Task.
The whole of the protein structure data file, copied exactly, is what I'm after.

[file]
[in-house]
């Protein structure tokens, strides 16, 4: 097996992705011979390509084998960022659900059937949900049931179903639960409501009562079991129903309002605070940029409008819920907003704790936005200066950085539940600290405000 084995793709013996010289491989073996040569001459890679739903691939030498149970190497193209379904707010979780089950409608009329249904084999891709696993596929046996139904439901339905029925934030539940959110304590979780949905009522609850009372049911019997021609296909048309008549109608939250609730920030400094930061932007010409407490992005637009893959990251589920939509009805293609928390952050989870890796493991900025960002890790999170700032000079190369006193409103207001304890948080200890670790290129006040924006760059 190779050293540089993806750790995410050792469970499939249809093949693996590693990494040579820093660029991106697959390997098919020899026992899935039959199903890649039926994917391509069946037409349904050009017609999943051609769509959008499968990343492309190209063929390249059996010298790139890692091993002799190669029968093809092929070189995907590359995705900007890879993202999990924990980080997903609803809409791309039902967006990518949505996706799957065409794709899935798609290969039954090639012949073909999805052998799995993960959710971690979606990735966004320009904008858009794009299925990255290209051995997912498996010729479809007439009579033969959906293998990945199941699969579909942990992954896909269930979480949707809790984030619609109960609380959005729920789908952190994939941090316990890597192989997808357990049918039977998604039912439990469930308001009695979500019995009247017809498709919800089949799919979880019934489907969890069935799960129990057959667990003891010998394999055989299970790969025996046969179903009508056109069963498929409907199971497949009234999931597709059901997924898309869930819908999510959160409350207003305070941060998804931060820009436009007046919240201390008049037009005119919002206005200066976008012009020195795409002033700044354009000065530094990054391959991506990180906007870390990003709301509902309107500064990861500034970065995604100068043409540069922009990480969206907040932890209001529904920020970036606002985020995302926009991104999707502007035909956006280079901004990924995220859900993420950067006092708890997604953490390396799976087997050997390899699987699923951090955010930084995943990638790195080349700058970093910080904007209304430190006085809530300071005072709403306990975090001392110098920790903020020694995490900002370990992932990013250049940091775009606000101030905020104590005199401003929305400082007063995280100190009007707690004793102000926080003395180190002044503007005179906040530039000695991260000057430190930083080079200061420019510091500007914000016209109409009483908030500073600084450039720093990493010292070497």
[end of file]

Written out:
[in-house]
């Protein structure tokens, strides 16, 4: 097996992705011979390509084998960022659900059937949900049931179903639960409501009562079991129903309002605070940029409008819920907003704790936005200066950085539940600290405000 084995793709013996010289491989073996040569001459890679739903691939030498149970190497193209379904707010979780089950409608009329249904084999891709696993596929046996139904439901339905029925934030539940959110304590979780949905009522609850009372049911019997021609296909048309008549109608939250609730920030400094930061932007010409407490992005637009893959990251589920939509009805293609928390952050989870890796493991900025960002890790999170700032000079190369006193409103207001304890948080200890670790290129006040924006760059 190779050293540089993806750790995410050792469970499939249809093949693996590693990494040579820093660029991106697959390997098919020899026992899935039959199903890649039926994917391509069946037409349904050009017609999943051609769509959008499968990343492309190209063929390249059996010298790139890692091993002799190669029968093809092929070189995907590359995705900007890879993202999990924990980080997903609803809409791309039902967006990518949505996706799957065409794709899935798609290969039954090639012949073909999805052998799995993960959710971690979606990735966004320009904008858009794009299925990255290209051995997912498996010729479809007439009579033969959906293998990945199941699969579909942990992954896909269930979480949707809790984030619609109960609380959005729920789908952190994939941090316990890597192989997808357990049918039977998604039912439990469930308001009695979500019995009247017809498709919800089949799919979880019934489907969890069935799960129990057959667990003891010998394999055989299970790969025996046969179903009508056109069963498929409907199971497949009234999931597709059901997924898309869930819908999510959160409350207003305070941060998804931060820009436009007046919240201390008049037009005119919002206005200066976008012009020195795409002033700044354009000065530094990054391959991506990180906007870390990003709301509902309107500064990861500034970065995604100068043409540069922009990480969206907040932890209001529904920020970036606002985020995302926009991104999707502007035909956006280079901004990924995220859900993420950067006092708890997604953490390396799976087997050997390899699987699923951090955010930084995943990638790195080349700058970093910080904007209304430190006085809530300071005072709403306990975090001392110098920790903020020694995490900002370990992932990013250049940091775009606000101030905020104590005199401003929305400082007063995280100190009007707690004793102000926080003395180190002044503007005179906040530039000695991260000057430190930083080079200061420019510091500007914000016209109409009483908030500073600084450039720093990493010292070497």